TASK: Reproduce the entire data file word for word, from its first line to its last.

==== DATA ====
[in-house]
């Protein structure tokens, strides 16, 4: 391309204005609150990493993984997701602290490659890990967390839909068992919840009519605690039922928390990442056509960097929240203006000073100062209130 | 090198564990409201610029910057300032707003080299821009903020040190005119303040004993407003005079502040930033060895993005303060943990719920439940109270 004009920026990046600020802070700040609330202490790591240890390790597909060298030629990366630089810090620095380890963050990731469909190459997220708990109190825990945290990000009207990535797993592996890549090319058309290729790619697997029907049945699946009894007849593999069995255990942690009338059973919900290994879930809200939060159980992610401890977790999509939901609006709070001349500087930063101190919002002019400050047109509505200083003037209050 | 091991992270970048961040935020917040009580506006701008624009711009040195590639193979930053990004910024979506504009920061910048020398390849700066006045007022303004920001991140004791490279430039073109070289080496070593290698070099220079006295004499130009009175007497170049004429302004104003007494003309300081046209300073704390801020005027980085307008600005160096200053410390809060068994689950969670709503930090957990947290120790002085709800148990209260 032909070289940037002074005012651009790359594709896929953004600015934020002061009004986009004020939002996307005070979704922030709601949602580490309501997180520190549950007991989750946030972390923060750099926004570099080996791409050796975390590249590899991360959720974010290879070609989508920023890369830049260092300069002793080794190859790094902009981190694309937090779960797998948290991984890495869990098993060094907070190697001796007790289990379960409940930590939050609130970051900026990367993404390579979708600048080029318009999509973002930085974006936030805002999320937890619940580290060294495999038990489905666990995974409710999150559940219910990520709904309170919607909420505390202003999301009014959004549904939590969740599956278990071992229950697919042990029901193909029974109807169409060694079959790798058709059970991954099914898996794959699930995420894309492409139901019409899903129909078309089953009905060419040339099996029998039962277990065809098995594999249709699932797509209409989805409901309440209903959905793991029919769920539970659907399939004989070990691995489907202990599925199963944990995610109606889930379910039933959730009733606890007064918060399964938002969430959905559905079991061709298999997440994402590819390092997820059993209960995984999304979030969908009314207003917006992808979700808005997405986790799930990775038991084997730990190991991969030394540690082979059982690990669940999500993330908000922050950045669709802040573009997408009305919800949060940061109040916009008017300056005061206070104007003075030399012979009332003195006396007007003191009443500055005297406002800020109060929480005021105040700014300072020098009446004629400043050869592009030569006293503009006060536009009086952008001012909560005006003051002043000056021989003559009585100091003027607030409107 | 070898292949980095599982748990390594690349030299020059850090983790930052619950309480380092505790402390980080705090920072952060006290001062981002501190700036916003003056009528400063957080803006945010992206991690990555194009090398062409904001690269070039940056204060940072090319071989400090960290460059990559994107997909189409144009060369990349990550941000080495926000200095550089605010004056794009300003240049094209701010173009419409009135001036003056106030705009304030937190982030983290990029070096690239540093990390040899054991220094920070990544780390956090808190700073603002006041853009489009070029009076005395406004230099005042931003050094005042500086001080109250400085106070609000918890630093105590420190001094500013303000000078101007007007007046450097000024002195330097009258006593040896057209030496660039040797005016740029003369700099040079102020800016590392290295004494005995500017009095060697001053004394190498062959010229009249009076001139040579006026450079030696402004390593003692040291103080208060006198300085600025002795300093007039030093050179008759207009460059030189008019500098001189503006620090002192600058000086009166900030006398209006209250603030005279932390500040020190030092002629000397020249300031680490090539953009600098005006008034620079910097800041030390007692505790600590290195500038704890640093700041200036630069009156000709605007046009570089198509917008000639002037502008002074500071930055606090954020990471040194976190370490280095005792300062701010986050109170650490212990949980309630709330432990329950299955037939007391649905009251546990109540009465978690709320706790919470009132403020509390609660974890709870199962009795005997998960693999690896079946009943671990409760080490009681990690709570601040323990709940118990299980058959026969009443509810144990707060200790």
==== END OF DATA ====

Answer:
[in-house]
């Protein structure tokens, strides 16, 4: 391309204005609150990493993984997701602290490659890990967390839909068992919840009519605690039922928390990442056509960097929240203006000073100062209130 | 090198564990409201610029910057300032707003080299821009903020040190005119303040004993407003005079502040930033060895993005303060943990719920439940109270 004009920026990046600020802070700040609330202490790591240890390790597909060298030629990366630089810090620095380890963050990731469909190459997220708990109190825990945290990000009207990535797993592996890549090319058309290729790619697997029907049945699946009894007849593999069995255990942690009338059973919900290994879930809200939060159980992610401890977790999509939901609006709070001349500087930063101190919002002019400050047109509505200083003037209050 | 091991992270970048961040935020917040009580506006701008624009711009040195590639193979930053990004910024979506504009920061910048020398390849700066006045007022303004920001991140004791490279430039073109070289080496070593290698070099220079006295004499130009009175007497170049004429302004104003007494003309300081046209300073704390801020005027980085307008600005160096200053410390809060068994689950969670709503930090957990947290120790002085709800148990209260 032909070289940037002074005012651009790359594709896929953004600015934020002061009004986009004020939002996307005070979704922030709601949602580490309501997180520190549950007991989750946030972390923060750099926004570099080996791409050796975390590249590899991360959720974010290879070609989508920023890369830049260092300069002793080794190859790094902009981190694309937090779960797998948290991984890495869990098993060094907070190697001796007790289990379960409940930590939050609130970051900026990367993404390579979708600048080029318009999509973002930085974006936030805002999320937890619940580290060294495999038990489905666990995974409710999150559940219910990520709904309170919607909420505390202003999301009014959004549904939590969740599956278990071992229950697919042990029901193909029974109807169409060694079959790798058709059970991954099914898996794959699930995420894309492409139901019409899903129909078309089953009905060419040339099996029998039962277990065809098995594999249709699932797509209409989805409901309440209903959905793991029919769920539970659907399939004989070990691995489907202990599925199963944990995610109606889930379910039933959730009733606890007064918060399964938002969430959905559905079991061709298999997440994402590819390092997820059993209960995984999304979030969908009314207003917006992808979700808005997405986790799930990775038991084997730990190991991969030394540690082979059982690990669940999500993330908000922050950045669709802040573009997408009305919800949060940061109040916009008017300056005061206070104007003075030399012979009332003195006396007007003191009443500055005297406002800020109060929480005021105040700014300072020098009446004629400043050869592009030569006293503009006060536009009086952008001012909560005006003051002043000056021989003559009585100091003027607030409107 | 070898292949980095599982748990390594690349030299020059850090983790930052619950309480380092505790402390980080705090920072952060006290001062981002501190700036916003003056009528400063957080803006945010992206991690990555194009090398062409904001690269070039940056204060940072090319071989400090960290460059990559994107997909189409144009060369990349990550941000080495926000200095550089605010004056794009300003240049094209701010173009419409009135001036003056106030705009304030937190982030983290990029070096690239540093990390040899054991220094920070990544780390956090808190700073603002006041853009489009070029009076005395406004230099005042931003050094005042500086001080109250400085106070609000918890630093105590420190001094500013303000000078101007007007007046450097000024002195330097009258006593040896057209030496660039040797005016740029003369700099040079102020800016590392290295004494005995500017009095060697001053004394190498062959010229009249009076001139040579006026450079030696402004390593003692040291103080208060006198300085600025002795300093007039030093050179008759207009460059030189008019500098001189503006620090002192600058000086009166900030006398209006209250603030005279932390500040020190030092002629000397020249300031680490090539953009600098005006008034620079910097800041030390007692505790600590290195500038704890640093700041200036630069009156000709605007046009570089198509917008000639002037502008002074500071930055606090954020990471040194976190370490280095005792300062701010986050109170650490212990949980309630709330432990329950299955037939007391649905009251546990109540009465978690709320706790919470009132403020509390609660974890709870199962009795005997998960693999690896079946009943671990409760080490009681990690709570601040323990709940118990299980058959026969009443509810144990707060200790």